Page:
I knew how to end Saydie’s section, but beginning it? Sheesh. That went off the rails real fast. While trying to get un-stuck, I brainstormed about Pennington’s plan and the novel’s structure. Ended up learning something cool about Saydie’s history with Pennington, but I’m still stuck.

Then there’s Arianna. To be fair, she was already separate from the others, so my getting stuck on her storyline was for a different reason. I had over-complicated the crap out of her storyline. It took a while to figure out what I could throw out and what was actually necessary for where I wanted Narrator to end up. (And also so that I didn’t have to throw out everything I’d written. Because yikes.)

So…now I know where to go with everyone’s storyline, I just have to actually do it — and trying to write these next scenes is like when I was depressed. I know what I want to write but I can’t make my hand spell out the words. Hopefully I can manage to write this week, get Calder’s party back together, and move on.


Jennifer A. Johnson is a newly published fantasy writer thanks to The Adventure of Creation anthology. She's still revising her first novel, but you can sign up for her free newsletter to pass the time.

The Two Calders

Prince Calder, ready to go on an interesting adventure.I’ve been re-watching the first few seasons of Murdoch Mysteries lately. It’s set in Victorian Toronto, with a detective who uses cutting-edge science to solve crimes. Of course, a lot of that science is commonplace today, including x-rays, ballistics, and recreating the likeness of a person from their skull. Murdoch’s interest also extends to the social sciences like psychology. I just passed one of my favorite episodes, where the suspect has Dissociative Identity Disorder — and it reminded me of Calder.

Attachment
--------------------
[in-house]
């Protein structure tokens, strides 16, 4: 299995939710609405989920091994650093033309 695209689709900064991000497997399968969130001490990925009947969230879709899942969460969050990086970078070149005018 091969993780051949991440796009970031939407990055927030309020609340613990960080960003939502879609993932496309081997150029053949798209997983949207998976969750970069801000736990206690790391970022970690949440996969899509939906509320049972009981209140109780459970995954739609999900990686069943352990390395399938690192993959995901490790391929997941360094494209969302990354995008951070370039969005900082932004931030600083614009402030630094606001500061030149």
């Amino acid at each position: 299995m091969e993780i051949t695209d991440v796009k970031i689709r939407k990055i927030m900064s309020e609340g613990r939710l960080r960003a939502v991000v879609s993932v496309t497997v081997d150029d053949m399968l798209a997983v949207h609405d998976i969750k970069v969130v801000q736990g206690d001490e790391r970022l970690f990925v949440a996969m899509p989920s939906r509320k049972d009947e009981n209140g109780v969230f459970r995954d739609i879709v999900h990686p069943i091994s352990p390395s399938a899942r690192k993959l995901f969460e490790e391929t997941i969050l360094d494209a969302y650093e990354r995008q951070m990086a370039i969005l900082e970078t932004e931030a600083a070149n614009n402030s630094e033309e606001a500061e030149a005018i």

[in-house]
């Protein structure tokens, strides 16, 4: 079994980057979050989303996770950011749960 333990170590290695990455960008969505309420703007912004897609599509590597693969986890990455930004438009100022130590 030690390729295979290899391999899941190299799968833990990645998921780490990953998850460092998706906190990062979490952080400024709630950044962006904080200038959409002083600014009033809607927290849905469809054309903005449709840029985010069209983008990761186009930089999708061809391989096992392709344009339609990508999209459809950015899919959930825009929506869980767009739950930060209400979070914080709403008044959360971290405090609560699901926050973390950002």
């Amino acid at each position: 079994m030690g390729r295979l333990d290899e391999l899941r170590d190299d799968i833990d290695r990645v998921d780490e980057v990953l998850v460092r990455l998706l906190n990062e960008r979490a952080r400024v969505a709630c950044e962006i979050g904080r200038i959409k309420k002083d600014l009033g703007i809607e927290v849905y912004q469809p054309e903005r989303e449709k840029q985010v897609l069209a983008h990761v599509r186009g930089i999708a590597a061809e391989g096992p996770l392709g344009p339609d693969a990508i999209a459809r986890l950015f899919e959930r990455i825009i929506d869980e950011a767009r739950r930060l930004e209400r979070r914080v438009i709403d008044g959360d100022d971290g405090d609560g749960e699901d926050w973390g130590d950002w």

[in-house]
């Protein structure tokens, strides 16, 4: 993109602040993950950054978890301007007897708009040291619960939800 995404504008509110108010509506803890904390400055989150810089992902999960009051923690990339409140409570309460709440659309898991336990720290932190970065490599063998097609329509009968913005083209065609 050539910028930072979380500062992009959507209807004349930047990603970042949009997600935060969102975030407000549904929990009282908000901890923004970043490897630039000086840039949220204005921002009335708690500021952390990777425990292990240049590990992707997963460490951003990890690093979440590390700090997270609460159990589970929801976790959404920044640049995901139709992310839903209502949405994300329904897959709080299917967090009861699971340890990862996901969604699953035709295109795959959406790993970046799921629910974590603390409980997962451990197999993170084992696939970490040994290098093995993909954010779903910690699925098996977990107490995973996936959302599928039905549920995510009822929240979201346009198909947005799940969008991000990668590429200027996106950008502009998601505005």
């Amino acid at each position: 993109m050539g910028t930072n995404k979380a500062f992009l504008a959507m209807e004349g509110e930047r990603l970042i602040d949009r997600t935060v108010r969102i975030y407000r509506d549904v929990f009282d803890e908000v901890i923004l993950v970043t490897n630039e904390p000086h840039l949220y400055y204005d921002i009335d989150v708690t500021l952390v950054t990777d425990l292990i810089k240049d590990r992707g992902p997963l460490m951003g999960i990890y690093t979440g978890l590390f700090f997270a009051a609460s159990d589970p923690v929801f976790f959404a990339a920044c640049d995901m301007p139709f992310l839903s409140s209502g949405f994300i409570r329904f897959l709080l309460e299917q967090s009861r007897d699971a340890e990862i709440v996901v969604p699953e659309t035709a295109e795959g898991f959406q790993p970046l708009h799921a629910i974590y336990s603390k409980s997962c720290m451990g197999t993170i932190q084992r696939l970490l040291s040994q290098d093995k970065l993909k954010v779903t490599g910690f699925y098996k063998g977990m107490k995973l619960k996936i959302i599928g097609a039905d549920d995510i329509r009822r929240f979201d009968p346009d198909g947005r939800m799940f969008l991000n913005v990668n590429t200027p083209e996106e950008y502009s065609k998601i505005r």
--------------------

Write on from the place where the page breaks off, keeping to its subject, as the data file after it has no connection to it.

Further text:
No, he doesn’t have DID. A person with DID has two or more distinct identities (or personalities). In the show, Murdoch and the doctor he consults observe that the suspect’s identities are vying for control, and she switches back and forth. One minute she’s a meek young lady, the next a confident, angry woman.

Calder, on the other hand, has two identities that are hardly distinct. They’re more like two lives that he lived simultaneously. One life is that of a Crown Prince, the life as it was supposed to be. The other life is that of a younger son. These two identities also vie for control, but it’s much more subtle. (I love my subtleties.)

In fact, it sounds pretty similar to what WebMD lists as an effect of having DID:

Identity confusion or identity alteration. Both of these involve a sense of confusion about who a person is. An example of identity confusion is when a person has trouble defining the things that interest them in life, or their political or religious or social viewpoints, or their sexual orientation, or their professional ambitions.(emphasis added)

Each Calder has his strengths and weaknesses, in addition to his own memories. But as the novel progresses, the lines begin to blur until Calder has trouble knowing which is which.

Disclaimer: I have not studied psychology. I did not throw much research into this. I just made a cool connection while watching a tv show and wanted to share. 🙂


Jennifer A. Johnson is a newly published fantasy writer thanks to The Adventure of Creation anthology. She's still revising her first novel, but you can sign up for her free newsletter to pass the time.